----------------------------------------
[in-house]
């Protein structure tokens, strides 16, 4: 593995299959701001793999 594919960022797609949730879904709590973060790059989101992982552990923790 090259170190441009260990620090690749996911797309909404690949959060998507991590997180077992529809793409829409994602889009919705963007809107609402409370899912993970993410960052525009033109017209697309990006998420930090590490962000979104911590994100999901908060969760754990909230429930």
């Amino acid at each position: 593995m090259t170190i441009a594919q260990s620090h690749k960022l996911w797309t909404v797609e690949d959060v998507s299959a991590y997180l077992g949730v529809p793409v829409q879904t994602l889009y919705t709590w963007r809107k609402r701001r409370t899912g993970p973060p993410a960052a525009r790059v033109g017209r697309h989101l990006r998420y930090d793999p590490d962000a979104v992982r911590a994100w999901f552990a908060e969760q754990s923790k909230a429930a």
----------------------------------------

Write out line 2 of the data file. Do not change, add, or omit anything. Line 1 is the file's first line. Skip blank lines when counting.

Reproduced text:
């Protein structure tokens, strides 16, 4: 593995299959701001793999 594919960022797609949730879904709590973060790059989101992982552990923790 090259170190441009260990620090690749996911797309909404690949959060998507991590997180077992529809793409829409994602889009919705963007809107609402409370899912993970993410960052525009033109017209697309990006998420930090590490962000979104911590994100999901908060969760754990909230429930």